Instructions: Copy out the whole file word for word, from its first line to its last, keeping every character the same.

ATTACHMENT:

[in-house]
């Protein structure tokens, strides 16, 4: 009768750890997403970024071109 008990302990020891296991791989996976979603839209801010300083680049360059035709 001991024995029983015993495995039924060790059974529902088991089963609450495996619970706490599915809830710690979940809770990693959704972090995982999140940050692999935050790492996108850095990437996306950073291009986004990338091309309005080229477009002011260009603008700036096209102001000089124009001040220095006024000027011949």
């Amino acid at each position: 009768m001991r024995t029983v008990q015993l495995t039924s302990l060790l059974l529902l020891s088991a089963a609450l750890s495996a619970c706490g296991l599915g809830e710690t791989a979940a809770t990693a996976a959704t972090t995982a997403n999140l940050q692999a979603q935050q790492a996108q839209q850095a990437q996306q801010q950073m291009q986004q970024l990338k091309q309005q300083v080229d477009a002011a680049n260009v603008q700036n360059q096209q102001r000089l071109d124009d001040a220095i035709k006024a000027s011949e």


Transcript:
[in-house]
């Protein structure tokens, strides 16, 4: 009768750890997403970024071109 008990302990020891296991791989996976979603839209801010300083680049360059035709 001991024995029983015993495995039924060790059974529902088991089963609450495996619970706490599915809830710690979940809770990693959704972090995982999140940050692999935050790492996108850095990437996306950073291009986004990338091309309005080229477009002011260009603008700036096209102001000089124009001040220095006024000027011949």
């Amino acid at each position: 009768m001991r024995t029983v008990q015993l495995t039924s302990l060790l059974l529902l020891s088991a089963a609450l750890s495996a619970c706490g296991l599915g809830e710690t791989a979940a809770t990693a996976a959704t972090t995982a997403n999140l940050q692999a979603q935050q790492a996108q839209q850095a990437q996306q801010q950073m291009q986004q970024l990338k091309q309005q300083v080229d477009a002011a680049n260009v603008q700036n360059q096209q102001r000089l071109d124009d001040a220095i035709k006024a000027s011949e």